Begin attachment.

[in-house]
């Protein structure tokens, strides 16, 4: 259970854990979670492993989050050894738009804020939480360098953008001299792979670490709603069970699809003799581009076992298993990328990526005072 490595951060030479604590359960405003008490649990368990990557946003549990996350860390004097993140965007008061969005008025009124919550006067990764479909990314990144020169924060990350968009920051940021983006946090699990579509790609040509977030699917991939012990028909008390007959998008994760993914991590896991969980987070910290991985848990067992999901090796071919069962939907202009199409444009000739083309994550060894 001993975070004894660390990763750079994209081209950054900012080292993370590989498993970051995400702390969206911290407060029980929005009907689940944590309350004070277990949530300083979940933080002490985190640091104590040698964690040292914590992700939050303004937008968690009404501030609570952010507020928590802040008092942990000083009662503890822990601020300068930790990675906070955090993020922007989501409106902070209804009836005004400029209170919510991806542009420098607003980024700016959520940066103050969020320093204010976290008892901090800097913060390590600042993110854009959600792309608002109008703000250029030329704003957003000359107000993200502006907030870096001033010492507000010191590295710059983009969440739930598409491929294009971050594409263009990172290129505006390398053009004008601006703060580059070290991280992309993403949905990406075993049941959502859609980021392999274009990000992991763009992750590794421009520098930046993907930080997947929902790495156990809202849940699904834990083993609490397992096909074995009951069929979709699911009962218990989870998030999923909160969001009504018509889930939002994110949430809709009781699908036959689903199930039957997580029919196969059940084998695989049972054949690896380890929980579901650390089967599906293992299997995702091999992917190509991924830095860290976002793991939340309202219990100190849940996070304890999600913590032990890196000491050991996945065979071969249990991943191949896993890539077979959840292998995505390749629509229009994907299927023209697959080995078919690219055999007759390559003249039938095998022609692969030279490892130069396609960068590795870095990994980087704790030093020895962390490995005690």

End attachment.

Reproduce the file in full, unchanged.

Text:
[in-house]
């Protein structure tokens, strides 16, 4: 259970854990979670492993989050050894738009804020939480360098953008001299792979670490709603069970699809003799581009076992298993990328990526005072 490595951060030479604590359960405003008490649990368990990557946003549990996350860390004097993140965007008061969005008025009124919550006067990764479909990314990144020169924060990350968009920051940021983006946090699990579509790609040509977030699917991939012990028909008390007959998008994760993914991590896991969980987070910290991985848990067992999901090796071919069962939907202009199409444009000739083309994550060894 001993975070004894660390990763750079994209081209950054900012080292993370590989498993970051995400702390969206911290407060029980929005009907689940944590309350004070277990949530300083979940933080002490985190640091104590040698964690040292914590992700939050303004937008968690009404501030609570952010507020928590802040008092942990000083009662503890822990601020300068930790990675906070955090993020922007989501409106902070209804009836005004400029209170919510991806542009420098607003980024700016959520940066103050969020320093204010976290008892901090800097913060390590600042993110854009959600792309608002109008703000250029030329704003957003000359107000993200502006907030870096001033010492507000010191590295710059983009969440739930598409491929294009971050594409263009990172290129505006390398053009004008601006703060580059070290991280992309993403949905990406075993049941959502859609980021392999274009990000992991763009992750590794421009520098930046993907930080997947929902790495156990809202849940699904834990083993609490397992096909074995009951069929979709699911009962218990989870998030999923909160969001009504018509889930939002994110949430809709009781699908036959689903199930039957997580029919196969059940084998695989049972054949690896380890929980579901650390089967599906293992299997995702091999992917190509991924830095860290976002793991939340309202219990100190849940996070304890999600913590032990890196000491050991996945065979071969249990991943191949896993890539077979959840292998995505390749629509229009994907299927023209697959080995078919690219055999007759390559003249039938095998022609692969030279490892130069396609960068590795870095990994980087704790030093020895962390490995005690």